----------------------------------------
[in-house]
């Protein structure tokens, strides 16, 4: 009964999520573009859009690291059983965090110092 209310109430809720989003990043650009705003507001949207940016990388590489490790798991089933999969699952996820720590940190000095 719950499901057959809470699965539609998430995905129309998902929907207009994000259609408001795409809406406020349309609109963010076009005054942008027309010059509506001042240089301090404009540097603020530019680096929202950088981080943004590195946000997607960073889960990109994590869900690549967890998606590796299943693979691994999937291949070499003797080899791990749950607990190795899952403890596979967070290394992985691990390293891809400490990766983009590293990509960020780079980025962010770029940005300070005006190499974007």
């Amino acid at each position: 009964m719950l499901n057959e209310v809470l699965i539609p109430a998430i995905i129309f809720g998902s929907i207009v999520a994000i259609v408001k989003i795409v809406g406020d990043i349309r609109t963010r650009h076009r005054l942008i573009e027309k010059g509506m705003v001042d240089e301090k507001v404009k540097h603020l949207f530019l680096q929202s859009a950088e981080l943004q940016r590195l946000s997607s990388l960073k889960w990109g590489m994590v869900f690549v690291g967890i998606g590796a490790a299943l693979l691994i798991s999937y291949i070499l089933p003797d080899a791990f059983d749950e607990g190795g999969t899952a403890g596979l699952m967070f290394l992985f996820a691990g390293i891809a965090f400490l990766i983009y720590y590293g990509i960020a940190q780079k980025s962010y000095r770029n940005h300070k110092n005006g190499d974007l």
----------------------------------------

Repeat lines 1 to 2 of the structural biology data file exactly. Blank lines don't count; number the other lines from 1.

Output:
[in-house]
């Protein structure tokens, strides 16, 4: 009964999520573009859009690291059983965090110092 209310109430809720989003990043650009705003507001949207940016990388590489490790798991089933999969699952996820720590940190000095 719950499901057959809470699965539609998430995905129309998902929907207009994000259609408001795409809406406020349309609109963010076009005054942008027309010059509506001042240089301090404009540097603020530019680096929202950088981080943004590195946000997607960073889960990109994590869900690549967890998606590796299943693979691994999937291949070499003797080899791990749950607990190795899952403890596979967070290394992985691990390293891809400490990766983009590293990509960020780079980025962010770029940005300070005006190499974007």